A Marina del Ray man was sentenced today to 45 months in federal prison for stealing the identities of a married couple who had died days earlier and then using them to unlawfully gain access to their bank accounts, credit cards, and retirement accounts, fraudulently obtaining more than $137,000 in the process.

Kristopher Brent Cobb, 41, was sentenced by United States District Judge John F. Walter, who also ordered him to pay $137,573 in restitution. At today’s hearing, Judge Walter said that Cobb’s crimes had caused “immense grief” to the married couple’s surviving child.

Cobb pleaded guilty in August 2022 to one count of conspiracy to commit bank fraud and one count of aggravated identity theft.

On September 11, 2019, a man identified in court documents as “Victim 1” murdered Victim 2 (his wife) and Victim 3 (their son), attempted to kill Victim 4 (their daughter), and then committed suicide.

Two days later, Cobb, having read news coverage of the murder-suicide, created two fraudulent email addresses – one in Victim 1’s name and the other in Victim 2’s name. Cobb then used Victim 1’s cellphone number and requested that Capital One Bank add him as an authorized user of Victim 1’s credit card. On September 28, 2019, Cobb – using Victim 1’s Capital One Bank credit card in his own name – attempted to withdraw approximately $8,566 from an ATM in Los Angeles.

On October 2, 2019, while at a cellphone store in Alhambra, Cobb impersonated Victim 1 and entered into a sales agreement in Victim 1’s name for a cellphone with Victim 2’s phone number and used Victim 1’s Citibank credit card to make an unauthorized purchase for $124.

Two days later, Cobb called Barclays Bank using Victim 1’s cellphone number and requested that it send a replacement of Victim 1’s Barclays credit card to a post office box in Woodland Hills, which an accomplice had opened in Victim 1’s name after Victim 1’s death. In November 2019, Cobb used a key to open the post office box and took possession of its contents.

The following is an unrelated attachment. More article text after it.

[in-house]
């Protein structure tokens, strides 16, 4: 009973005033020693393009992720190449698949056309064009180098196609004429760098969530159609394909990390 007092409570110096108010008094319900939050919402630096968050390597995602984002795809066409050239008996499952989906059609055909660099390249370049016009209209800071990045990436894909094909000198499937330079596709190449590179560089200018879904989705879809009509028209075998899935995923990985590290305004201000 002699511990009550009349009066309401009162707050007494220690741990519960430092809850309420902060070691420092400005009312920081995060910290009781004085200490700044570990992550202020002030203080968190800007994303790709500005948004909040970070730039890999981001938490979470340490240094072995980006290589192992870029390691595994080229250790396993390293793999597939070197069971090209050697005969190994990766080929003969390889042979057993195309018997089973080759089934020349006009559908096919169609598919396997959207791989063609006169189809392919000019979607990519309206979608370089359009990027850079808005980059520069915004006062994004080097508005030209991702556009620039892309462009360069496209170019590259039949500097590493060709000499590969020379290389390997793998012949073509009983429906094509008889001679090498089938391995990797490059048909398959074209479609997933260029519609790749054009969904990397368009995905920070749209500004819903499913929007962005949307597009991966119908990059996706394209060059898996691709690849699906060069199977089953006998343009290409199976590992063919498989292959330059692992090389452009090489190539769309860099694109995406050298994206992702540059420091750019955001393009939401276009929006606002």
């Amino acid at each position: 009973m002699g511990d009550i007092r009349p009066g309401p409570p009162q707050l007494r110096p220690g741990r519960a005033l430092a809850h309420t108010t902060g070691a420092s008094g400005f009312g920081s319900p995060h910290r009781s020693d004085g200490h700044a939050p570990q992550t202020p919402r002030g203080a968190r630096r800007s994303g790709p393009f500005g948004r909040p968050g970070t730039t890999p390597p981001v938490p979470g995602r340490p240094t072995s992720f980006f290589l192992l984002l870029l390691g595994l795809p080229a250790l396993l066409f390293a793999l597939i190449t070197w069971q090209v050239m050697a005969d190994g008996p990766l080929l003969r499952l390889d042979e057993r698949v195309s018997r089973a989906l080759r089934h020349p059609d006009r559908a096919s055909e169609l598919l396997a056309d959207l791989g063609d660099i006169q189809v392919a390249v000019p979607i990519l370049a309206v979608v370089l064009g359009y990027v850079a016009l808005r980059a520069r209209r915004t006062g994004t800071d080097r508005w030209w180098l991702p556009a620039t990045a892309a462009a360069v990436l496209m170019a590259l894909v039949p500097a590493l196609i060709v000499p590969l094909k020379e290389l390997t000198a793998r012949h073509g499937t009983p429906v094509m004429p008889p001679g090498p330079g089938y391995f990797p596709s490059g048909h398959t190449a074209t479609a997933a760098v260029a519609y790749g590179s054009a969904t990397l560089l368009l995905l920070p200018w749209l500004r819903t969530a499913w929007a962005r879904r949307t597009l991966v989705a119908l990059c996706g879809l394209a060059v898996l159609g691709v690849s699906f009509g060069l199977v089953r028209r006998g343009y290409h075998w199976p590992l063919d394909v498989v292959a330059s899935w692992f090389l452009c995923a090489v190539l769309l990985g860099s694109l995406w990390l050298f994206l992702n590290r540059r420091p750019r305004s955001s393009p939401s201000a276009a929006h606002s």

In total, Cobb caused losses of approximately $146,139, including approximately $122,488 in losses from unauthorized transfers from Victim 1 and Victim 2’s TD Ameritrade account to purchase gold shipped to addresses in the Los Angeles area.

Cobb also in late October 2019 made approximately $16,450 in unauthorized purchases and attempted ATM cash withdrawals using various credit cards in Victim 1’s name, including purchases in California and Puerto Rico.

Finally, Cobb made approximately $3,200 in unauthorized transfers from Victim 1’s Chase Bank savings account to Victim 1’s Chase Bank checking account to fund an unauthorized check.

“[Cobb’s] predation upon Victims 1 and 2 was not only to plunder the estate of Victims 1 and 2, but was perpetrated upon Victim 4 at the most difficult and complicated moment of her life,” prosecutors argued in a sentencing memorandum. “[Cobb’s] crimes were grotesque.” 

The United States Secret Service investigated this matter.

Assistant United States Attorneys Roger A. Hsieh and Valerie L. Makarewicz of the Major Frauds Section prosecuted this case.

Submitted by Ciaran McEvoy, Public Information Officer U.S. Attorney’s Office